The City Council will hold a special meeting Thursday to try to resolve a standoff between council members over a vacant council seat in the Heights.
If the council doesn't fill the open seat by Friday, which is 30 days after Joy Stevens resigned from the council, the matter will be resolved by a special election in early 2009.
The meeting will begin at 5:30 p.m. in the council chambers at City Hall, 210 N. 27th St.
The open seat in Ward 2 will be the only matter discussed at the meeting, and members of the public will have three minutes each to comment on the issue.
The council voted Monday night to hold the special meeting after it became apparent that Mayor Ron Tussing wouldn't nominate anyone for the seat. Two weeks ago, the council rejected his appointment of Angela Cimmino, as most council members want the mayor to appoint former councilman Larry Brewster.
Seven council members sent Tussing a letter recently in which they asked him to appoint Brewster to avoid the special election, which is estimated to cost about $20,000. If the seat is filled with a special election, the winner probably won't begin until February, and the seat is up for election in November 2009.
Tussing said he wouldn't make another appointment until he hears public comment at the Thursday meeting. In the letter to Tussing, the seven council members said Brewster is the best choice to help the council get through tough budget negotiations next year.
"If we are looking for a new perspective on the council, that should come at election time," the letter said. "If we are appointing a council member, we need to look at the person that has the experience to hit the ground running."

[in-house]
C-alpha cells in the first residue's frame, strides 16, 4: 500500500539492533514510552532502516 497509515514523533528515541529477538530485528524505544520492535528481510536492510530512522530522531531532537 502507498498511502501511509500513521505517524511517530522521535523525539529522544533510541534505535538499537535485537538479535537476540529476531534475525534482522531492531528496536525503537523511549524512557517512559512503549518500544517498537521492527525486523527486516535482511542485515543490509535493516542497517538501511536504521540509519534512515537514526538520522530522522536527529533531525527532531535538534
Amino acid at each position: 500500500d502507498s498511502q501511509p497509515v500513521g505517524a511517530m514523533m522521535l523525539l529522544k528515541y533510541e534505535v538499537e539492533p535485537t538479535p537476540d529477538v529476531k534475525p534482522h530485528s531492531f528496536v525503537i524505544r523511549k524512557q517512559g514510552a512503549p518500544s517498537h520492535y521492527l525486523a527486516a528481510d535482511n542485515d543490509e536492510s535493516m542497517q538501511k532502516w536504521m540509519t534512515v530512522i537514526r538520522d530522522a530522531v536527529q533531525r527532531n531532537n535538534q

The letter was written by Councilman Shoots Veis and signed by Ed Ulledalen, Dick Clark, Vince Ruegamer, Peggie Gaghen, Mark Astle and Jim Ronquillo. Gaghen had voted for Cimmino two weeks ago, but changed her mind.
Heights Councilman Denis Pitman said he wasn't aware of the letter until the meeting. Pitman said one possible solution to avoid an election is to appoint one of the other applicants besides Cimmino or Brewster to fill out the term.
In other business, the council tabled changes to the city's sexually oriented businesses law. The council passed the changes two weeks ago and the ordinance was scheduled for a routine second approval Monday night.
But city staff recommended that the council delay indefinitely the changes after hearing testimony two weeks ago from representatives of two adult bookstores that would be forced to move under the new ordinance. City officials will consider alternatives that will allow the bookstores to stay in place. The two bookstores are the Ball bookstore on South 26th Street and the Broadway bookstore on Midland Road.
City Attorney Brent Brooks said that, after a lawsuit in the 1990s, one of the bookstores said it had been promised by the city that it wouldn't have to move again. Brooks wanted to check into the claim.
"By keeping this new ordinance off the books … and extending the interim ordinance, we may very well keep you folks out of court," Brooks told the council.
The council will hold a public hearing on Dec. 8 to extend the interim ordinance.
The council delayed action until Dec. 8 on tax-break requests from two businesses. City Administrator Tina Volek said the agenda items weren't properly noticed.